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Search results for "spaniel"





American Water Spaniel
Exactly when and where, or from what the American water spaniel was developed was never recorded. Its appearance strongly suggests a smaller version of the Irish water spaniel, and it is likely that it is derived from that breed or its earlier versions, the Northern, Southern and Tweed water spaniels. The curly-coated retriever and its forebear, the English water spaniel, may also have played a role. Some theories even credit the American Indians who lived in the Great Lakes regions as the creators of the breed.
Rate:  (2.4)
American Cocker Spaniel
The American version of the cocker spaniel is derived from the English cocker spaniel. In the late 1800s, many English cockers were brought to America, but American hunters preferred a slightly smaller dog to hunt quail and other small game birds. Just how this smaller cocker was developed is not entirely clear; some credit the dog Obo 2nd, born around 1880, as the first true American cocker. But other evidence points to crosses of the English cocker with even smaller toy spaniels (that nonetheless arose from the same ancestral stock).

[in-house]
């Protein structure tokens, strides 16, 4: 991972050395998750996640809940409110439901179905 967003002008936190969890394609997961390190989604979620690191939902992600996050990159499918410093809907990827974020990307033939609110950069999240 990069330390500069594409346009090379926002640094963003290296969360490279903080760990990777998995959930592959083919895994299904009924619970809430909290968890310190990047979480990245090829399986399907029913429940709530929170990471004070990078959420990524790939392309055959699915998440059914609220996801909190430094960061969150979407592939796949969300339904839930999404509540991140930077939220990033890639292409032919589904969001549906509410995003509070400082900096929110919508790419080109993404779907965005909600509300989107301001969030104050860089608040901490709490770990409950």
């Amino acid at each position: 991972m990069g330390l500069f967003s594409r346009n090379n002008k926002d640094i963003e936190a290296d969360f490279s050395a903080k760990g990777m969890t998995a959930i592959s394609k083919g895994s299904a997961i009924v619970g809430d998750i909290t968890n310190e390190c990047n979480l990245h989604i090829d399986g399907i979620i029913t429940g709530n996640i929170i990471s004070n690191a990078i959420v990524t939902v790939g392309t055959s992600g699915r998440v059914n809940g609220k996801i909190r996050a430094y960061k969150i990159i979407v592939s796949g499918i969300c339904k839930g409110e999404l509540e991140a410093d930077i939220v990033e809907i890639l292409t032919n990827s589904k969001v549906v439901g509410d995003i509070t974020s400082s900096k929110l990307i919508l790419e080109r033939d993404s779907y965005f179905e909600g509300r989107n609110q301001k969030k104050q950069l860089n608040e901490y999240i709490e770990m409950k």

Rate:  (3.4)
Golden Retriever
One of the best documented and most fortuitous efforts to produce a breed resulted in the golden retriever. The man responsible for the breed was Lord Tweedmouth, who lived just north of the Scottish border along the Tweed River. With an increasing interest in retrieving dogs in the mid-1800s, a dog that could push through heavy vegetation, brave cold water, swim strongly and retrieve gently was in demand. Lord Tweedmouth bred Nous, a yellow wavy-coated retriever (a descendant of the small Newfoundland and the earlier Labrador breeds used by fisherman) to Belle, a Tweed water spaniel (a popula...
Rate:  (4.5)
Sussex Spaniel
The "spaniels of Sussex" are mentioned in a sporting publication of 1820 as good working dogs. The name was adopted from Sussex, England, the home of the first important kennel (established in 1795) of these small land spaniels. The breed soon became popular among the estates around Sussex County. They were adept as upland shooting dogs, slow working but with a good nose and apt to give tongue when on scent. This latter trait hurt the breed at field trials in the early 1900s, when quiet hunters were preferred.
Rate:  (3.8)


Total results: 4